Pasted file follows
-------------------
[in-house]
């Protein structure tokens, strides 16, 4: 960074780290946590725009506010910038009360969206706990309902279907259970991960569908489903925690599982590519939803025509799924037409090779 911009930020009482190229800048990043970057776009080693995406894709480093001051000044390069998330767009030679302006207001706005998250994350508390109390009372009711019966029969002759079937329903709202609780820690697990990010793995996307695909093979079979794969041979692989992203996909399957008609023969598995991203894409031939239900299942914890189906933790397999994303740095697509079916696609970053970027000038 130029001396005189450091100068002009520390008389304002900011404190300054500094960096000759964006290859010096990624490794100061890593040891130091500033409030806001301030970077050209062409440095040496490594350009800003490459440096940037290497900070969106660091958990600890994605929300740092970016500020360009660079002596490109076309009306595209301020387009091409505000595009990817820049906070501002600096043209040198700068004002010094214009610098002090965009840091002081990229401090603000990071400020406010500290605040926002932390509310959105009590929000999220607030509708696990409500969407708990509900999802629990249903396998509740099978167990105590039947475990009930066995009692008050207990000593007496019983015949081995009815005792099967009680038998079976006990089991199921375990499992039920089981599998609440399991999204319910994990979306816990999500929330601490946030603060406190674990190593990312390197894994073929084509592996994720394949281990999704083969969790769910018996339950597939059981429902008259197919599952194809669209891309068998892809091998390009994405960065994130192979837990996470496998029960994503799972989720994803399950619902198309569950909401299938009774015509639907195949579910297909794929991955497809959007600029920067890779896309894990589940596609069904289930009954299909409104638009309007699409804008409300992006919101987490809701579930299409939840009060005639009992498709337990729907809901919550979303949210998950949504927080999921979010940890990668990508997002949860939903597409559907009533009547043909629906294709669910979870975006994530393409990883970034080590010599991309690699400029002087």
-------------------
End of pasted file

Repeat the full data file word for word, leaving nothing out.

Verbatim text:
[in-house]
């Protein structure tokens, strides 16, 4: 960074780290946590725009506010910038009360969206706990309902279907259970991960569908489903925690599982590519939803025509799924037409090779 911009930020009482190229800048990043970057776009080693995406894709480093001051000044390069998330767009030679302006207001706005998250994350508390109390009372009711019966029969002759079937329903709202609780820690697990990010793995996307695909093979079979794969041979692989992203996909399957008609023969598995991203894409031939239900299942914890189906933790397999994303740095697509079916696609970053970027000038 130029001396005189450091100068002009520390008389304002900011404190300054500094960096000759964006290859010096990624490794100061890593040891130091500033409030806001301030970077050209062409440095040496490594350009800003490459440096940037290497900070969106660091958990600890994605929300740092970016500020360009660079002596490109076309009306595209301020387009091409505000595009990817820049906070501002600096043209040198700068004002010094214009610098002090965009840091002081990229401090603000990071400020406010500290605040926002932390509310959105009590929000999220607030509708696990409500969407708990509900999802629990249903396998509740099978167990105590039947475990009930066995009692008050207990000593007496019983015949081995009815005792099967009680038998079976006990089991199921375990499992039920089981599998609440399991999204319910994990979306816990999500929330601490946030603060406190674990190593990312390197894994073929084509592996994720394949281990999704083969969790769910018996339950597939059981429902008259197919599952194809669209891309068998892809091998390009994405960065994130192979837990996470496998029960994503799972989720994803399950619902198309569950909401299938009774015509639907195949579910297909794929991955497809959007600029920067890779896309894990589940596609069904289930009954299909409104638009309007699409804008409300992006919101987490809701579930299409939840009060005639009992498709337990729907809901919550979303949210998950949504927080999921979010940890990668990508997002949860939903597409559907009533009547043909629906294709669910979870975006994530393409990883970034080590010599991309690699400029002087």